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Cambridge AHRC Doctoral Training Partnership - Student Profiles



I received a First Class BA in Archaeology and MA with Distinction in Osteoarchaeology at the University of Southampton. My research focusses on the study of human remains, particularly from mixed and fragmented deposits, and the reconstruction of mortuary practices, ritual and ontology in prehistory. My interest in social theory in archaeology and the translation of personhood and ontologies from life into death was developed through my Masters thesis. I discussed the links between the scientific study of taphonomy, the processes which alter bodies after death and bone after deposition, and the theoretical concept of the assemblage as a group of diverse and lively entities and materials.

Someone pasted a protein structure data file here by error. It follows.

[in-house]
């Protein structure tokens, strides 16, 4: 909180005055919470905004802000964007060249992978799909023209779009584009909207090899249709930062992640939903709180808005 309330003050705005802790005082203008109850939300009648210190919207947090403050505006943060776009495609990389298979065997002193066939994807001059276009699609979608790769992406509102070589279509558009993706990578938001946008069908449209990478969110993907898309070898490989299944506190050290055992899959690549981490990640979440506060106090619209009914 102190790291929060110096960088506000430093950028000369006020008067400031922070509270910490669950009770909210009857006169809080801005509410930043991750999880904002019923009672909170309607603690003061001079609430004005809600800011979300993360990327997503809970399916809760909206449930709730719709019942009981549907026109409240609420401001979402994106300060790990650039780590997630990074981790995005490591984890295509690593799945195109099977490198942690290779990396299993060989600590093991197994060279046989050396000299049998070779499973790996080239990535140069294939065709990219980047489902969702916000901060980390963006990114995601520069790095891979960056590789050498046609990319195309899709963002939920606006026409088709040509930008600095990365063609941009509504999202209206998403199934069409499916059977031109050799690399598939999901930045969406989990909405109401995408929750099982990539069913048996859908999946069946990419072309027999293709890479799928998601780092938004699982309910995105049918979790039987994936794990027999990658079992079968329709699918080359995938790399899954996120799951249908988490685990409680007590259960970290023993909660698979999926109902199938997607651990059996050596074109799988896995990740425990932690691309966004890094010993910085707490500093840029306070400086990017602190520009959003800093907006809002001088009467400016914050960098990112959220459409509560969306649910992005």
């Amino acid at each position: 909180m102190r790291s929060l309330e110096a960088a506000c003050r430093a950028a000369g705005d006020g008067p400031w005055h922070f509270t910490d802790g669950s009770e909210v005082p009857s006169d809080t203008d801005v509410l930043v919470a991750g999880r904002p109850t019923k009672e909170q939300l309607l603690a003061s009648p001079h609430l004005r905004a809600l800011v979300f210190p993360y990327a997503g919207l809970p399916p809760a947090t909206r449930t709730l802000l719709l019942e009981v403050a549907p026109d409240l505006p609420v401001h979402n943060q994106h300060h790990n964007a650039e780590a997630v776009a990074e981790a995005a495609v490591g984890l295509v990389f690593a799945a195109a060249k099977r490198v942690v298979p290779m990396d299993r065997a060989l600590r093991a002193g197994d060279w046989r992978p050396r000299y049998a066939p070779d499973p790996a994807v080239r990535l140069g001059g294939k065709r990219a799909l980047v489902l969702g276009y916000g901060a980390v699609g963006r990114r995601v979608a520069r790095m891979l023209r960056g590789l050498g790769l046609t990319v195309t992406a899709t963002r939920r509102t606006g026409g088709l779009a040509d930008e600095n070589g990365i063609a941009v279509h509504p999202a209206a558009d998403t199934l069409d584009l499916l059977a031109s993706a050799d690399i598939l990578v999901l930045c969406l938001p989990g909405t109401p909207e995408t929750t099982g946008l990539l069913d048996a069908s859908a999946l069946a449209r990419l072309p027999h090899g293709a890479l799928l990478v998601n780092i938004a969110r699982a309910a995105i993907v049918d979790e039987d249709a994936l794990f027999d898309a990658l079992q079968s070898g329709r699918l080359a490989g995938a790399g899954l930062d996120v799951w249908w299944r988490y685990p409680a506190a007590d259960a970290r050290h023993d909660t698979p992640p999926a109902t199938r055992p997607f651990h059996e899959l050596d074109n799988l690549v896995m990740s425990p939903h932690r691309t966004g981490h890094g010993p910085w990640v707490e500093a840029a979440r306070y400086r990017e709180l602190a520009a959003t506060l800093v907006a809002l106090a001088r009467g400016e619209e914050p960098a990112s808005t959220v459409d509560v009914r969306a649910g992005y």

Whilst my Masters analysis focussed on an assemblage of Neolithic remains from a Welsh tomb, I am now expanding my research into the Mediterranean, studying a large collection of skeletal material from an underground hypogeum (the Xaghra Circle) on Gozo, Malta. The site was in use for over a millenia during the Late Neolithic, an important transitional period in Europe. This PhD aims to elucidate our understanding of depositional practices at the Xaghra Circle, questioning whether the elaboration of ritual architecture during this period is reflected through increased interactions with the dead. 

Other academic interests

I am interested in the study of funerary archaeology and burial traditions, particularly in prehistory. More broadly, I am concerned with developments in archaeological theory and the interdisciplinary links formed through these, particularly assemblage theory, posthumanism and relational ontologies.

Department: Archaeology
Supervisor: Dr John Robb
College: Magdalene
AHRC Subject Area: Archaeology
Title of Thesis: Modes of Burial in Late Neolithic Malta: Taphonomic Analysis of Human Remains from the Xaghra Circle and Xemxija Tombs
 Jess  Thompson